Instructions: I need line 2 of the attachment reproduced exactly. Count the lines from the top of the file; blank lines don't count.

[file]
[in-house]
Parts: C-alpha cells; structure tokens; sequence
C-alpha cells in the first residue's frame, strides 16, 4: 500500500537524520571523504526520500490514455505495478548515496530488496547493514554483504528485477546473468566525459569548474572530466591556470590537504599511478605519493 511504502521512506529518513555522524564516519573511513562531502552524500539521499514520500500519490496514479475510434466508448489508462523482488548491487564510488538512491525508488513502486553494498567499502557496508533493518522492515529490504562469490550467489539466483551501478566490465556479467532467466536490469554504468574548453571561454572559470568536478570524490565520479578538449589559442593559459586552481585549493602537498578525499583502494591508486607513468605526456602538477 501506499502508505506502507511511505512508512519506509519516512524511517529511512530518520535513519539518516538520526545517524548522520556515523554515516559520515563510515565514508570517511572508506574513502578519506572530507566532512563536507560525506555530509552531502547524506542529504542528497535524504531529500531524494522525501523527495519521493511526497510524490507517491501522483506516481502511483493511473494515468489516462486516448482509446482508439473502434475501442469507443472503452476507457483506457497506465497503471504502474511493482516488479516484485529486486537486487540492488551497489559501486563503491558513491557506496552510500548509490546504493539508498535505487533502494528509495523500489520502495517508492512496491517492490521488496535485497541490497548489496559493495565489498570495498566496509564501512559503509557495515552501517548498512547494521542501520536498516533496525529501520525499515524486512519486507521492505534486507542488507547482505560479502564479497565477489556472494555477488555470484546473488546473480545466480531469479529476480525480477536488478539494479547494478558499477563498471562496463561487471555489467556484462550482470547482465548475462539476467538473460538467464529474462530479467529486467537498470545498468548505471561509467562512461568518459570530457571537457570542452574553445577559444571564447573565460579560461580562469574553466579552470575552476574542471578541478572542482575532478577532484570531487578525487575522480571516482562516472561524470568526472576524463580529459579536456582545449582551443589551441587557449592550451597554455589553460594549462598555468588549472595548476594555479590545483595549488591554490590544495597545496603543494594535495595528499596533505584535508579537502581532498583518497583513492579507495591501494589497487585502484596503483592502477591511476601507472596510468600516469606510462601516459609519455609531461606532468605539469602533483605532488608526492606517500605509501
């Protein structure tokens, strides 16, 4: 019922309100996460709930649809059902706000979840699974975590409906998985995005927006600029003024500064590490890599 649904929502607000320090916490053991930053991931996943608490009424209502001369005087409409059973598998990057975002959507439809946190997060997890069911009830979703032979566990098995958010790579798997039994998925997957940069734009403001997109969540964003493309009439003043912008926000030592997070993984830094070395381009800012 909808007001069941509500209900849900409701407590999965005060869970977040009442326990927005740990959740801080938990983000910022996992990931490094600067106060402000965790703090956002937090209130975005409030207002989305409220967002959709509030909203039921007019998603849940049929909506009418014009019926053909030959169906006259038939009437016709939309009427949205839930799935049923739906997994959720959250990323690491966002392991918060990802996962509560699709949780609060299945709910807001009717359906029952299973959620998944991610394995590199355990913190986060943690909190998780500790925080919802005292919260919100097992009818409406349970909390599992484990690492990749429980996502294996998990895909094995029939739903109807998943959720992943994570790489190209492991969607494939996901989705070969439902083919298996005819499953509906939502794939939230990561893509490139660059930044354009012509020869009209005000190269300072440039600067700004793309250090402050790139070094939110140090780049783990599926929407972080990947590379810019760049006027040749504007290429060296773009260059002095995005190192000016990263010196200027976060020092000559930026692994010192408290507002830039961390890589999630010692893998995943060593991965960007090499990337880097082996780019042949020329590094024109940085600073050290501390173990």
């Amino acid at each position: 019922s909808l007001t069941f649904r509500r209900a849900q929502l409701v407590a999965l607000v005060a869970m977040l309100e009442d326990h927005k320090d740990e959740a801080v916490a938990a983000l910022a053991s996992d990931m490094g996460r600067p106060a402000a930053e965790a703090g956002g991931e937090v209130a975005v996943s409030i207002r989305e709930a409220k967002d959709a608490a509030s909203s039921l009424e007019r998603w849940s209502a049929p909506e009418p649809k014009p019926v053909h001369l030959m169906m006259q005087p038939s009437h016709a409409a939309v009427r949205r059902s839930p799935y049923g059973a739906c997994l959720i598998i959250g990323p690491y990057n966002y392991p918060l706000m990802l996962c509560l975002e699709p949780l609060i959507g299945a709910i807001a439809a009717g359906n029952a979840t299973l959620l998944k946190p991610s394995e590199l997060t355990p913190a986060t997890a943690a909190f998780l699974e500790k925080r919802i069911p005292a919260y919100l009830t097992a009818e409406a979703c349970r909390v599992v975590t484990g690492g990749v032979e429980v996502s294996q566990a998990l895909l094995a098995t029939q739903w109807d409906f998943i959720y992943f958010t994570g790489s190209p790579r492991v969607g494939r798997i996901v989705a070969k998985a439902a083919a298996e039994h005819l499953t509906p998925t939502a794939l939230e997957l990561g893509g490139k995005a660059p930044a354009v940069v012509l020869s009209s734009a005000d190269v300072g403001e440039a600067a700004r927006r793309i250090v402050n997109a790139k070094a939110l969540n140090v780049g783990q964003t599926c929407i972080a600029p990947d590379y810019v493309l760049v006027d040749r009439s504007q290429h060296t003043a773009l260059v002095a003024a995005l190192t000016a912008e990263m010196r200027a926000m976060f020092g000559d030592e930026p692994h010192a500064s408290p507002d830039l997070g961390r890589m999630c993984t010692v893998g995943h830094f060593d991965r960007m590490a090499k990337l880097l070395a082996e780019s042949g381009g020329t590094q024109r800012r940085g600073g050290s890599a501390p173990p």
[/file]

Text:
Parts: C-alpha cells; structure tokens; sequence